Rabobank’s FXPB Exit, $15M in Losses? And the Gaping Hole in the Market

It’s not often that a prime broker exits the market, but following Rabobank's exit from the FXPB space, it has

It’s not often that a prime broker exits the market, but when it occurs it can trigger an avalanche of movement in the industry as former customers rush to secure new relationships, while competitor firms scramble to scoop up clients. Such a case is currently taking place ever since the Dutch firm, Rabobank, alerted customers that it would no longer provide FX Prime Brokerage services (FXPB).

First reported earlier this month, Rabobank stated to Forex Magnates about its prime brokerage business, “The bank considers these specific activities to only partially align with our strategy. We will support the clients affected, through the diligent winding up of the relevant services.” Before the announcement, the unit had appeared to be struggling as its management head resigned and the firm broke off ties with a technology partner. Nonetheless, the exit came as a surprise to customers due to FXPB being a growing unit within the bank.

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15 Million Dollar Losses?

At the core of Rabobank’s struggles was what sources familiar to the company referred to as a “technology problem”, vulnerable to being exploited by customers. As a prime broker, customers posted collateral at Rabobank, which then extended them credit to be used among many venues, such as FX ECNs like KCG Hotspot, Currenex and FXall. The sum of the credit lines though was well above the total allowance of leverage being allowed to the credit. Relying on post trade monitoring solutions, Rabobank could view what a customer’s total aggregated positions were to ensure they remained below their credit allowance.

falling off cliffDepending on post trade monitoring, Rabobank and other prime brokers are vulnerable to rogue trading when a customer enters simultaneous orders to fill their credit limits across connected venues. In such a situation, firms relying on post trade monitoring solutions to determine a customer’s total position size have little control to ensure total margin allowance isn’t filled. The problem can become even greater if post trade reports are latent in being produced. While not typically occurring, during periods of volatility such as those after economic news announcements, post trade reports are known for being effected by latency of up to 15 minutes. Explaining the vulnerability, Gil Neihous, Managing Director at Fluent Trade Technologies, stated to Forex Magnates, “Today’s FX Prime Brokerage relies on weak post-trade Risk Management methodologies. This is a guaranteed recipe for a credit disaster. Do the math: A small $1 million hedge fund directly trading with 10 venues 50x credit per venue, leaves a prime broker exposed up to $500 million in credit risk with a single fat finger mistake or an algorithm glitch.”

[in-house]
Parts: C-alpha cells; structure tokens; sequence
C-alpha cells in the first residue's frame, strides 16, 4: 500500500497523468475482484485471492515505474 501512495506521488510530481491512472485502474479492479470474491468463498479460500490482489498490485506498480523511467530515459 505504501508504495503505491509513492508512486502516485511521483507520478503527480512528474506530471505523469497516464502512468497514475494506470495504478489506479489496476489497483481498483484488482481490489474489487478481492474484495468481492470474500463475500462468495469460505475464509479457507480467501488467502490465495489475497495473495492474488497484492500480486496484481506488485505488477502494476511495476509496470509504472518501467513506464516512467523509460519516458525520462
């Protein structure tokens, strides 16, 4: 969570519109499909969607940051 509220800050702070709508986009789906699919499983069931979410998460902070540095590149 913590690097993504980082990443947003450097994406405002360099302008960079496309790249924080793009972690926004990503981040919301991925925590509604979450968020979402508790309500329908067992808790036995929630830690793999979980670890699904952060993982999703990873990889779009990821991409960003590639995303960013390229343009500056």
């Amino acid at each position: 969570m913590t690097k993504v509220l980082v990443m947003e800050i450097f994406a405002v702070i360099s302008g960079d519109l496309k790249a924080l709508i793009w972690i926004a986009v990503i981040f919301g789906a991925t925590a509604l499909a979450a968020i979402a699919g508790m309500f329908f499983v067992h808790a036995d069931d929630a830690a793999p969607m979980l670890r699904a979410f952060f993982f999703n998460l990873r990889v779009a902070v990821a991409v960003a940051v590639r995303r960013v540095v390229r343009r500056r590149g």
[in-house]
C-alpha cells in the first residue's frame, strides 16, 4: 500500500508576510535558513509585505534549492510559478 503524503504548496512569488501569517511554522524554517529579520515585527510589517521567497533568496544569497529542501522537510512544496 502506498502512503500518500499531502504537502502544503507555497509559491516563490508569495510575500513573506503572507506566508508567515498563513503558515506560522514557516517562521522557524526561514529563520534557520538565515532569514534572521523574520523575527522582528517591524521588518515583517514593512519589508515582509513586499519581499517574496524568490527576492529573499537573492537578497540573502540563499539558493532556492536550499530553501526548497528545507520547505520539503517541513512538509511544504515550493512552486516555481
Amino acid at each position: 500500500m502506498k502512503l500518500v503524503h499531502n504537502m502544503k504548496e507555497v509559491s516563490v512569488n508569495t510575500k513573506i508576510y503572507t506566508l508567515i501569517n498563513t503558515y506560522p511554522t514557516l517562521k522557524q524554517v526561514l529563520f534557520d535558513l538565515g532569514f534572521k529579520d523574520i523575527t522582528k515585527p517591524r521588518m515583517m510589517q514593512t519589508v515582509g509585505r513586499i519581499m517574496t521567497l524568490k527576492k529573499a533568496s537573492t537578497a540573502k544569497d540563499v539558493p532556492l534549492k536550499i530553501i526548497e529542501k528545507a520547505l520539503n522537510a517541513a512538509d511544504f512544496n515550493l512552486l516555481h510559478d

In Rabobank’s case, sources connected to the firm explained to Forex Magnates that it was well known that the bank was vulnerable to clients over-leveraging during volatile periods, with little the firm could do to prevent it from occurring. It was added that the above vulnerability ultimately led to Rabobank’s decision to exit the market, after a client with losing positions that were well above their credit limit, put the bank on the hook for a loss that is rumored to be up to around $15 million.

“Toxic Flow”

With Rabobank out, the immediate question in the industry is who will pick up the slack to pick up their former customers. According to several insiders in the PB space who spoke to Forex Magnates, the answer isn’t so simple. It was explained that Rabobank carved out a niche of mid-sized customers in the $1-$5 million collateral range. Many of the customers were operating using algorithmic and high-frequency trading arbitrage strategies. Typically deemed toxic flow due to their predatory trading strategies, using Rabobank’s credit, customers would connect to dozens of ECNs, aiming to take advantage of inefficiencies in the market. Along with the access to an array of venues, Rabobank was known for being aggressive with its rates, thereby offering some of the lowest costs for trading. As a result, for many, replacing Rabobank means finding another prime broker comfortable with accepting toxic flow as well as offering low fees.

About the gap in the market, Fred Ponzo, Managing Director at GreySpark Partners, said to Forex Magnates, “The number of prime brokers willing to extend credit to HFT firms is dwindling, since this flow is toxic.” Although a prime broker would benefit from the commissions, Ponzo explained that for them it is a “zero sum game” since these same banks are also liquidity providers (LP). Therefore, gains the bank receives from commissions to HFT would be mitigated by arbitrage related losses in venues where they stream liquidity to. In Rabobank’s case, not known as a leading source for FX liquidity, their overall exposure to predatory HFT flow was minimal, allowing them to benefit from servicing toxic flow customers without experiencing risks to their FX market-making unit.